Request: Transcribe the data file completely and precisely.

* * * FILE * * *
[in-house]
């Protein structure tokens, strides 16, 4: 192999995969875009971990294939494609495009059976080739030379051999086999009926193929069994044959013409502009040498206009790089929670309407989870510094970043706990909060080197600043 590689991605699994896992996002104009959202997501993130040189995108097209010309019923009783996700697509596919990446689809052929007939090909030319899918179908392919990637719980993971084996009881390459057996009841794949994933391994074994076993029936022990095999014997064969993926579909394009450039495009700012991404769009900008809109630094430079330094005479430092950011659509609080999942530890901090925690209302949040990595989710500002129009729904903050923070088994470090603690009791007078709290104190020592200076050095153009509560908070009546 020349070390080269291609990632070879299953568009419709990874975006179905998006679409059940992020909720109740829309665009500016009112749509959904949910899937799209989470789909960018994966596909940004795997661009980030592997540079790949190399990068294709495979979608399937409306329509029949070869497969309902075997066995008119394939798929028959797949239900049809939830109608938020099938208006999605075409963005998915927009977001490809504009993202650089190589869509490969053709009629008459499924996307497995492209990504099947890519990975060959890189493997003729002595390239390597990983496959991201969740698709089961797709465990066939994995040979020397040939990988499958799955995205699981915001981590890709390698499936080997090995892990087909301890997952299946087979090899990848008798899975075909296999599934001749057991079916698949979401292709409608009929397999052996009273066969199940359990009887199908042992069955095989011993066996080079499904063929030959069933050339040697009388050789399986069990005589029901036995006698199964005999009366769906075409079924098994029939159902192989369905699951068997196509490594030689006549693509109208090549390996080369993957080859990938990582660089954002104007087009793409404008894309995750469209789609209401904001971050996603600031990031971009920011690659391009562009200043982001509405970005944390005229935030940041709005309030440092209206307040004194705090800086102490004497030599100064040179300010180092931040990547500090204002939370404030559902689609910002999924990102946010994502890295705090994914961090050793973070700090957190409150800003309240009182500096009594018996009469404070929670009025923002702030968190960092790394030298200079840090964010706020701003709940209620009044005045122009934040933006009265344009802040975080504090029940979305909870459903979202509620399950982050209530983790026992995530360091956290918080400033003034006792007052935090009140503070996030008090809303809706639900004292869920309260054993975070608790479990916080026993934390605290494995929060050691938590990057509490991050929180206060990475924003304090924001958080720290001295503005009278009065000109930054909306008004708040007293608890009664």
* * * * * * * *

[in-house]
């Protein structure tokens, strides 16, 4: 192999995969875009971990294939494609495009059976080739030379051999086999009926193929069994044959013409502009040498206009790089929670309407989870510094970043706990909060080197600043 590689991605699994896992996002104009959202997501993130040189995108097209010309019923009783996700697509596919990446689809052929007939090909030319899918179908392919990637719980993971084996009881390459057996009841794949994933391994074994076993029936022990095999014997064969993926579909394009450039495009700012991404769009900008809109630094430079330094005479430092950011659509609080999942530890901090925690209302949040990595989710500002129009729904903050923070088994470090603690009791007078709290104190020592200076050095153009509560908070009546 020349070390080269291609990632070879299953568009419709990874975006179905998006679409059940992020909720109740829309665009500016009112749509959904949910899937799209989470789909960018994966596909940004795997661009980030592997540079790949190399990068294709495979979608399937409306329509029949070869497969309902075997066995008119394939798929028959797949239900049809939830109608938020099938208006999605075409963005998915927009977001490809504009993202650089190589869509490969053709009629008459499924996307497995492209990504099947890519990975060959890189493997003729002595390239390597990983496959991201969740698709089961797709465990066939994995040979020397040939990988499958799955995205699981915001981590890709390698499936080997090995892990087909301890997952299946087979090899990848008798899975075909296999599934001749057991079916698949979401292709409608009929397999052996009273066969199940359990009887199908042992069955095989011993066996080079499904063929030959069933050339040697009388050789399986069990005589029901036995006698199964005999009366769906075409079924098994029939159902192989369905699951068997196509490594030689006549693509109208090549390996080369993957080859990938990582660089954002104007087009793409404008894309995750469209789609209401904001971050996603600031990031971009920011690659391009562009200043982001509405970005944390005229935030940041709005309030440092209206307040004194705090800086102490004497030599100064040179300010180092931040990547500090204002939370404030559902689609910002999924990102946010994502890295705090994914961090050793973070700090957190409150800003309240009182500096009594018996009469404070929670009025923002702030968190960092790394030298200079840090964010706020701003709940209620009044005045122009934040933006009265344009802040975080504090029940979305909870459903979202509620399950982050209530983790026992995530360091956290918080400033003034006792007052935090009140503070996030008090809303809706639900004292869920309260054993975070608790479990916080026993934390605290494995929060050691938590990057509490991050929180206060990475924003304090924001958080720290001295503005009278009065000109930054909306008004708040007293608890009664």